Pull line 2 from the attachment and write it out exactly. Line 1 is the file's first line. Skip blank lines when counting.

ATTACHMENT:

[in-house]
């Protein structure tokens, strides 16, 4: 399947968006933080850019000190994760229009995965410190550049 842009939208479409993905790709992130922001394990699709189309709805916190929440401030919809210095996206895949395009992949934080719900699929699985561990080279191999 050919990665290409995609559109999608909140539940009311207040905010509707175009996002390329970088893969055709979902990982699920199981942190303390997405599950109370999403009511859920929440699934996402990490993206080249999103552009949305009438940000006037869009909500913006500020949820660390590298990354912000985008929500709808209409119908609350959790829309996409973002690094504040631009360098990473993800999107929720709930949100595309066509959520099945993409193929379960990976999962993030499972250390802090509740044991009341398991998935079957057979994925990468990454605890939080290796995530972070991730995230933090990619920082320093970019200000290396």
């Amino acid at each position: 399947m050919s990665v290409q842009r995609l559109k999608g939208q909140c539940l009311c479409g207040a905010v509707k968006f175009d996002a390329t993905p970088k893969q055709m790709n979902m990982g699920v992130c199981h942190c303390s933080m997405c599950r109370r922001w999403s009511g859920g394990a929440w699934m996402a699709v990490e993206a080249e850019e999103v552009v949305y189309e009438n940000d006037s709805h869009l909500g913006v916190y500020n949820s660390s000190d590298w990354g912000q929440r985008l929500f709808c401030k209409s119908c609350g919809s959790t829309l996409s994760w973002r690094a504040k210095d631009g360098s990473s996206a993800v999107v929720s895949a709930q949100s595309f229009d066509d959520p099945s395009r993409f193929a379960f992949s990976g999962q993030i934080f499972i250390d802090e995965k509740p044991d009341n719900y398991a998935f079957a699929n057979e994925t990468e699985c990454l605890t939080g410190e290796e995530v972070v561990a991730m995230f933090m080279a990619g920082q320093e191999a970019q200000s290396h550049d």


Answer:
């Protein structure tokens, strides 16, 4: 399947968006933080850019000190994760229009995965410190550049 842009939208479409993905790709992130922001394990699709189309709805916190929440401030919809210095996206895949395009992949934080719900699929699985561990080279191999 050919990665290409995609559109999608909140539940009311207040905010509707175009996002390329970088893969055709979902990982699920199981942190303390997405599950109370999403009511859920929440699934996402990490993206080249999103552009949305009438940000006037869009909500913006500020949820660390590298990354912000985008929500709808209409119908609350959790829309996409973002690094504040631009360098990473993800999107929720709930949100595309066509959520099945993409193929379960990976999962993030499972250390802090509740044991009341398991998935079957057979994925990468990454605890939080290796995530972070991730995230933090990619920082320093970019200000290396």